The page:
I had the utter delight of catching up with Creative Cow's production of Dickens' Hard Times adapted by Stephen Jeffreys at the New Theatre, Exeter last night.
I knew Lizzy Dive as an actress capable of delivering extremes of emotion through her face, her eyes and body from her confident portrayal of Helena in John Osborne's Look Back in Anger. So I was looking forward to seeing her again in Hard Times. What I wasn't prepared for was the searing depth of pain expressed as the emotion-starved Louisa Gradgrind. She tore at my heart and I was shocked to realise she was able to do this with hardly any movement at all, just stillness and depth. Ah, just beautiful.
Another delight of the evening was Katherine Senior's comic genius. We had hints of it in The Fair Maid of the West in which Katherine starred as Bess. But my, oh my, the physical comedy in her portrayal of the scheming Mrs Sparsit was extreme, exuding from the top of her slightly crossed eyes to the tip of her Victorian boots. Even her feet were funny!
And Jonathan Parish deftly handling the emotional growth of Thomas Gradgrind as he wrestled the with the truth about his son, of what he'd done to his daughter. Because of the adaptation of the text a great deal of this character development fell to quality acting but it was in the safest hand with Jonathan who gradually opened a window on the emotions of his character and softly drew the audience in.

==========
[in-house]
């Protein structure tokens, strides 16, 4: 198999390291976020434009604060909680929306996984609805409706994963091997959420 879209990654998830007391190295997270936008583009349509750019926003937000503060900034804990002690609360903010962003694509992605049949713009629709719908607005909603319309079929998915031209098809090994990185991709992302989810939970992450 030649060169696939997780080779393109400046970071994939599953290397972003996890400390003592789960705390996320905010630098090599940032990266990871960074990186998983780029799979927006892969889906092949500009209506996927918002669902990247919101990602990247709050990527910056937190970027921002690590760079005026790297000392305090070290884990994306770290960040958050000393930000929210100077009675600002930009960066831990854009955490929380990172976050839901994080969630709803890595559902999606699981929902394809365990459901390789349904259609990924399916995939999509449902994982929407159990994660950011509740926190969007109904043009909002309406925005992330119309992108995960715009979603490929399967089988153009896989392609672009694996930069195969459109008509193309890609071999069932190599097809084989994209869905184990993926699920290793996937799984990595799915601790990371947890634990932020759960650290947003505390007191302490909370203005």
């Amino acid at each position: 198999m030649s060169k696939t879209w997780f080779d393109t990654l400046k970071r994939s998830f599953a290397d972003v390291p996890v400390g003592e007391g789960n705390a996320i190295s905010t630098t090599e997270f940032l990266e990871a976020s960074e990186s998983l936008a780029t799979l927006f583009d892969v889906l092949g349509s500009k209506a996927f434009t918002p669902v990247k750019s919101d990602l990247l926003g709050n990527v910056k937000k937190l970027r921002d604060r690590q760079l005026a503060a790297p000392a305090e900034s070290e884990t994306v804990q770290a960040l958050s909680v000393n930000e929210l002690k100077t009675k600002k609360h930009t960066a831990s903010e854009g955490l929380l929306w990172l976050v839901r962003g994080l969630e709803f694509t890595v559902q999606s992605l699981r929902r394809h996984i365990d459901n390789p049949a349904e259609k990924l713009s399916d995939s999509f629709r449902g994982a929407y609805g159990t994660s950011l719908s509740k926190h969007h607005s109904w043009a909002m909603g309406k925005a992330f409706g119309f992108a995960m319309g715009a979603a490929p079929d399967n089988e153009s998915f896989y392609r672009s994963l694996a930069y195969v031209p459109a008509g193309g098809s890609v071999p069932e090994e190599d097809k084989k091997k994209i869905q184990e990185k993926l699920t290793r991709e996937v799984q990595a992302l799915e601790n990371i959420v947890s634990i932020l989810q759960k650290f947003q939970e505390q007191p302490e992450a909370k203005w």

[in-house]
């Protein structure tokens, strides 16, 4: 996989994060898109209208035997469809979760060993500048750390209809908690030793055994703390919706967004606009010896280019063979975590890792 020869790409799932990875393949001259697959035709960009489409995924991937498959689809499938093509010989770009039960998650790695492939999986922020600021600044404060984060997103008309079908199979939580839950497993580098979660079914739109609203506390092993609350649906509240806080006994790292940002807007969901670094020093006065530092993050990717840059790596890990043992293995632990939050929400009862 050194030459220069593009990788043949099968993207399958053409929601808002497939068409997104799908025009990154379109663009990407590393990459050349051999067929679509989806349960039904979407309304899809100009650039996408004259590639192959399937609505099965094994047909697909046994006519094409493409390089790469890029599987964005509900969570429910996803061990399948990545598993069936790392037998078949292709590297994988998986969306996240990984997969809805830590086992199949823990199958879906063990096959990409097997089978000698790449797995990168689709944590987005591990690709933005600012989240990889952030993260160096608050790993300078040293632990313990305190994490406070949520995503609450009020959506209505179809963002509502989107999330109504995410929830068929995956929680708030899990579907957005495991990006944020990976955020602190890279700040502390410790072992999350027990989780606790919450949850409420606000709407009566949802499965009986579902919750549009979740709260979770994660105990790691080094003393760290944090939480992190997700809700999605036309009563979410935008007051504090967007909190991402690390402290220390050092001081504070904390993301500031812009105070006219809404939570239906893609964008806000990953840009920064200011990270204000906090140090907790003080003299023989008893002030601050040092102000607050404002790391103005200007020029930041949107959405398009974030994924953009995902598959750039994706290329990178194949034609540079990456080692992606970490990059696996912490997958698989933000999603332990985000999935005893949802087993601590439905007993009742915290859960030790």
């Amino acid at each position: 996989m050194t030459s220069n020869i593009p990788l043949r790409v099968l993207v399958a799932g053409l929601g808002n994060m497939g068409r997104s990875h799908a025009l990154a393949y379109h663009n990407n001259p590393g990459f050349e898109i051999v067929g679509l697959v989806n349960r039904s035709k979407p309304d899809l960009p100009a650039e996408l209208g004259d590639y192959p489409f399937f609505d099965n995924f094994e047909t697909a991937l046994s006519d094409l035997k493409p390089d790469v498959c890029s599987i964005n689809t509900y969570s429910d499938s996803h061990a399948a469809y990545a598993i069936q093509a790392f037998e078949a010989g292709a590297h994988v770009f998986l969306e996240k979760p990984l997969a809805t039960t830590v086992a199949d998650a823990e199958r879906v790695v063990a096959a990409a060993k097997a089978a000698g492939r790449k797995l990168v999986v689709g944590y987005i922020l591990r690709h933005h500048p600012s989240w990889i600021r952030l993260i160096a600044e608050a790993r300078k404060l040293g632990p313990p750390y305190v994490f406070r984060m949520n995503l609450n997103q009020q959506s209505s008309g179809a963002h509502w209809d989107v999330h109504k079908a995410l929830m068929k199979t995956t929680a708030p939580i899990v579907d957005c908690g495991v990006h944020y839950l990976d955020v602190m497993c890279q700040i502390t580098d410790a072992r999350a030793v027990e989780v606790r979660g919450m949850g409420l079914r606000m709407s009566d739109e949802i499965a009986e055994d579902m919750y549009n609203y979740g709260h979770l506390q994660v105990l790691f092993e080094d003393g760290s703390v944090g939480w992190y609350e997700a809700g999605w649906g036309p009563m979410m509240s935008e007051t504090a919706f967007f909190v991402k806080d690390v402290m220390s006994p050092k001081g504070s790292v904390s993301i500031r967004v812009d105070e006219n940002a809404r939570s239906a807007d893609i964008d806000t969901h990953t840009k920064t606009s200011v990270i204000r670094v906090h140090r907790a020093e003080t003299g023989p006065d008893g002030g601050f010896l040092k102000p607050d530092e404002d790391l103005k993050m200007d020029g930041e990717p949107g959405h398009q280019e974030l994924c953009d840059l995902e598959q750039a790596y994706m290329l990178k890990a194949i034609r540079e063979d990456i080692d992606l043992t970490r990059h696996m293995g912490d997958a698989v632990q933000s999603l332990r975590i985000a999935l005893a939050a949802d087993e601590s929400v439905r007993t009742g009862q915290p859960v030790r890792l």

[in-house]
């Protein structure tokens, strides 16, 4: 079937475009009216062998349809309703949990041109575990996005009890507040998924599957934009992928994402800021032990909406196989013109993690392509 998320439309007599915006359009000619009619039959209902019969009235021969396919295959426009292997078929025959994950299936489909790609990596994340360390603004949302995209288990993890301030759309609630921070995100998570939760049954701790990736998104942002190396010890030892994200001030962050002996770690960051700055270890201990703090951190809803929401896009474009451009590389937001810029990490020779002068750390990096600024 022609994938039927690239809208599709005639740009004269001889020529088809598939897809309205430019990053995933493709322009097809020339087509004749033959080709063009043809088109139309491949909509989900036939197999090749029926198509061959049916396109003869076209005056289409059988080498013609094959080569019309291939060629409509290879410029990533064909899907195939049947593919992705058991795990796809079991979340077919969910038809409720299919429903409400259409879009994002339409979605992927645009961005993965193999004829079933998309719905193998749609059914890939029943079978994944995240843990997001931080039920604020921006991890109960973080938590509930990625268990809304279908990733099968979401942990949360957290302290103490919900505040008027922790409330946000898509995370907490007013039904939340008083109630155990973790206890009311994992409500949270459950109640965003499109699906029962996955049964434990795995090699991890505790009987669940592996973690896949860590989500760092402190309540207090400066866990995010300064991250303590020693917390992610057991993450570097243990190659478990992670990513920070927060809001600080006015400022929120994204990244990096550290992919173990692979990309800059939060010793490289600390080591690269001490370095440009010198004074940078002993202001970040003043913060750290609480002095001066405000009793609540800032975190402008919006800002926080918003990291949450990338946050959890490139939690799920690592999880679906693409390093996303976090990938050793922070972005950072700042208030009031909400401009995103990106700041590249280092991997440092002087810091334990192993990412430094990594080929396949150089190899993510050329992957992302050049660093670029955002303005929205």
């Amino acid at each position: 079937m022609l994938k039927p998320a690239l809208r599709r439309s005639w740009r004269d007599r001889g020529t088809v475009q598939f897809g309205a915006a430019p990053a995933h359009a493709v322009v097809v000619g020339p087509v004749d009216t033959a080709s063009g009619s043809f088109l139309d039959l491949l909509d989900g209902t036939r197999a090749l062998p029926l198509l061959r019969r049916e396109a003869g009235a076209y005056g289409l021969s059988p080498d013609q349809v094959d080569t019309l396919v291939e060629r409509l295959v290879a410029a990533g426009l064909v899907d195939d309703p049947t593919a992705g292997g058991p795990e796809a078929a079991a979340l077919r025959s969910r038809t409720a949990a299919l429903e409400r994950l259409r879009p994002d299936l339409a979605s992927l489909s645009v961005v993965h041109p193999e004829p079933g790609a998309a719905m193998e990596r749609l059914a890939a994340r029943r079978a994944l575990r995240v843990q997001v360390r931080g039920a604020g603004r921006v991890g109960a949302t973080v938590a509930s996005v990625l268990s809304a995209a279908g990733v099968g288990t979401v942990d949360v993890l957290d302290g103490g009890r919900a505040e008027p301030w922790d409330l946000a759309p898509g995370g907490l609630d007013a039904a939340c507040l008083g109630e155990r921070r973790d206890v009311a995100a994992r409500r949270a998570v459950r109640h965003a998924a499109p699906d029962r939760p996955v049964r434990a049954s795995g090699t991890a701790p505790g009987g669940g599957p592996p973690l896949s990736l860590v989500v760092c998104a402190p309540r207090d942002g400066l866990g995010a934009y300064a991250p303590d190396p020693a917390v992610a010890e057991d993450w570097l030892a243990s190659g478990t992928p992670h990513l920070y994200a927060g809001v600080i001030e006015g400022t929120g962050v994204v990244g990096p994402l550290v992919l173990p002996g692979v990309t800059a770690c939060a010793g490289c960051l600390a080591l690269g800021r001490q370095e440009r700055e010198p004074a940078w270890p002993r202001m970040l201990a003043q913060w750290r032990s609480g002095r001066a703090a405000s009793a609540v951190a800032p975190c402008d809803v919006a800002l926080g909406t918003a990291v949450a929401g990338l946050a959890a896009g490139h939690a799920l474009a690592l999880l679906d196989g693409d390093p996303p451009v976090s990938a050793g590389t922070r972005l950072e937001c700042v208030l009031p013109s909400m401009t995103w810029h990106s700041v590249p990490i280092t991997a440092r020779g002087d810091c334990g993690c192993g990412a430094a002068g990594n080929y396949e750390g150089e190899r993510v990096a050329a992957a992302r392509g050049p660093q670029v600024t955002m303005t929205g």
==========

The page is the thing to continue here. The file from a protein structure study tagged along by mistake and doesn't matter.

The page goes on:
Jack Hulland also delivers an extremely physical performance with grace and aplomb. Switching ably between characters, never a moment of confusion for the audience. The simple density of text handled by Hulland made it a virtuoso performance. Each actor also handled at least three character shifts so ably that I caught myself wondering at least twice who the player was.
Never once in over two, text-rich hours was the audience left wondering or distracted or bored. Constant movement on the simple set, a hallmark of Amanda Knott's inspired direction, kept the eye moving and the brain engaged. The re-arrangement of step ladders to suggest set-change was handled with hardly a flicker as the cast managed that and complex, tongue-twisting lines simultaneously.
The direction also cleverly pulled out meaning and message for us so I was quickly reflecting, as I hadn't before the show, on the modern parallels, culminating in the line “Don't talk to me about bankers!”. Hard Times, Hard Times indeed.
No, I'm not unbiased. I've been a Cows fan for a long time but every time I see them perform I'm left completely amazed and delighted again. Here they are, right here in Devon, a quality, quality outfit producing work that could compete anywhere in the world. We should have a bleedin' fanfare parade for them we should – every bleedin' day!
Hard Times is on tour until 3rd Dec. Make sure you see it! http://www.creativecow.co.uk/
JoJo Spinks is a Westcountry writer deeply in love with her landscape and her life!
"Thank you very much for joining me here. Please read on to explore more about Working in the Gift and my joint passions of participatory arts and the Devonian landscape." JoJo :)